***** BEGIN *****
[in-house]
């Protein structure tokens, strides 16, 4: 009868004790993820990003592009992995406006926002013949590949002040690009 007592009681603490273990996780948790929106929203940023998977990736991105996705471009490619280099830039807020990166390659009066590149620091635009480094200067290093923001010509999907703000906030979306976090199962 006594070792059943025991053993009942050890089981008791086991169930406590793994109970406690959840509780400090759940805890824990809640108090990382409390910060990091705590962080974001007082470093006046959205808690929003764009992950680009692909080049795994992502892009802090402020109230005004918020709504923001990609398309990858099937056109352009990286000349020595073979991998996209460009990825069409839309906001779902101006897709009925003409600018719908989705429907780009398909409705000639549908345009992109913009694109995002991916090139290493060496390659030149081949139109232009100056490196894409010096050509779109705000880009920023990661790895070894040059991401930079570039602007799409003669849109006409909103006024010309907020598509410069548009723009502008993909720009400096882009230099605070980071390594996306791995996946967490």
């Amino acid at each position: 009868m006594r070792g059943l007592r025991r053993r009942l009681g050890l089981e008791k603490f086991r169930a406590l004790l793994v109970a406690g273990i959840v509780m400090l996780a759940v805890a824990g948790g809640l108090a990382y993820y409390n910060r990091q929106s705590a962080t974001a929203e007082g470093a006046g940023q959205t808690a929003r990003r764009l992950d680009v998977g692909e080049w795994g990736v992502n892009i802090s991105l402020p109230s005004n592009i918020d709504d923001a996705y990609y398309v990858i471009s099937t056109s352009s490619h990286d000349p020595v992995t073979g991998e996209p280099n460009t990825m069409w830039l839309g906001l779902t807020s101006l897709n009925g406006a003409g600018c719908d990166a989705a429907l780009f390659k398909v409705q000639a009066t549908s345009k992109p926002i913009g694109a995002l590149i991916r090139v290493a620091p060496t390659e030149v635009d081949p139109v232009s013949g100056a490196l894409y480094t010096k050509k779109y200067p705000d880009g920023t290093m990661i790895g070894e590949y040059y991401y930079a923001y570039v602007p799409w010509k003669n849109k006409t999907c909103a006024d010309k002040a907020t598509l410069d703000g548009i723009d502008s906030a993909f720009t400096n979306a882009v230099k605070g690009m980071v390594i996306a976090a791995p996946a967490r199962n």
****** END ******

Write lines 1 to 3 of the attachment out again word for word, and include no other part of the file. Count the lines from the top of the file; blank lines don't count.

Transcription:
[in-house]
């Protein structure tokens, strides 16, 4: 009868004790993820990003592009992995406006926002013949590949002040690009 007592009681603490273990996780948790929106929203940023998977990736991105996705471009490619280099830039807020990166390659009066590149620091635009480094200067290093923001010509999907703000906030979306976090199962 006594070792059943025991053993009942050890089981008791086991169930406590793994109970406690959840509780400090759940805890824990809640108090990382409390910060990091705590962080974001007082470093006046959205808690929003764009992950680009692909080049795994992502892009802090402020109230005004918020709504923001990609398309990858099937056109352009990286000349020595073979991998996209460009990825069409839309906001779902101006897709009925003409600018719908989705429907780009398909409705000639549908345009992109913009694109995002991916090139290493060496390659030149081949139109232009100056490196894409010096050509779109705000880009920023990661790895070894040059991401930079570039602007799409003669849109006409909103006024010309907020598509410069548009723009502008993909720009400096882009230099605070980071390594996306791995996946967490």
């Amino acid at each position: 009868m006594r070792g059943l007592r025991r053993r009942l009681g050890l089981e008791k603490f086991r169930a406590l004790l793994v109970a406690g273990i959840v509780m400090l996780a759940v805890a824990g948790g809640l108090a990382y993820y409390n910060r990091q929106s705590a962080t974001a929203e007082g470093a006046g940023q959205t808690a929003r990003r764009l992950d680009v998977g692909e080049w795994g990736v992502n892009i802090s991105l402020p109230s005004n592009i918020d709504d923001a996705y990609y398309v990858i471009s099937t056109s352009s490619h990286d000349p020595v992995t073979g991998e996209p280099n460009t990825m069409w830039l839309g906001l779902t807020s101006l897709n009925g406006a003409g600018c719908d990166a989705a429907l780009f390659k398909v409705q000639a009066t549908s345009k992109p926002i913009g694109a995002l590149i991916r090139v290493a620091p060496t390659e030149v635009d081949p139109v232009s013949g100056a490196l894409y480094t010096k050509k779109y200067p705000d880009g920023t290093m990661i790895g070894e590949y040059y991401y930079a923001y570039v602007p799409w010509k003669n849109k006409t999907c909103a006024d010309k002040a907020t598509l410069d703000g548009i723009d502008s906030a993909f720009t400096n979306a882009v230099k605070g690009m980071v390594i996306a976090a791995p996946a967490r199962n």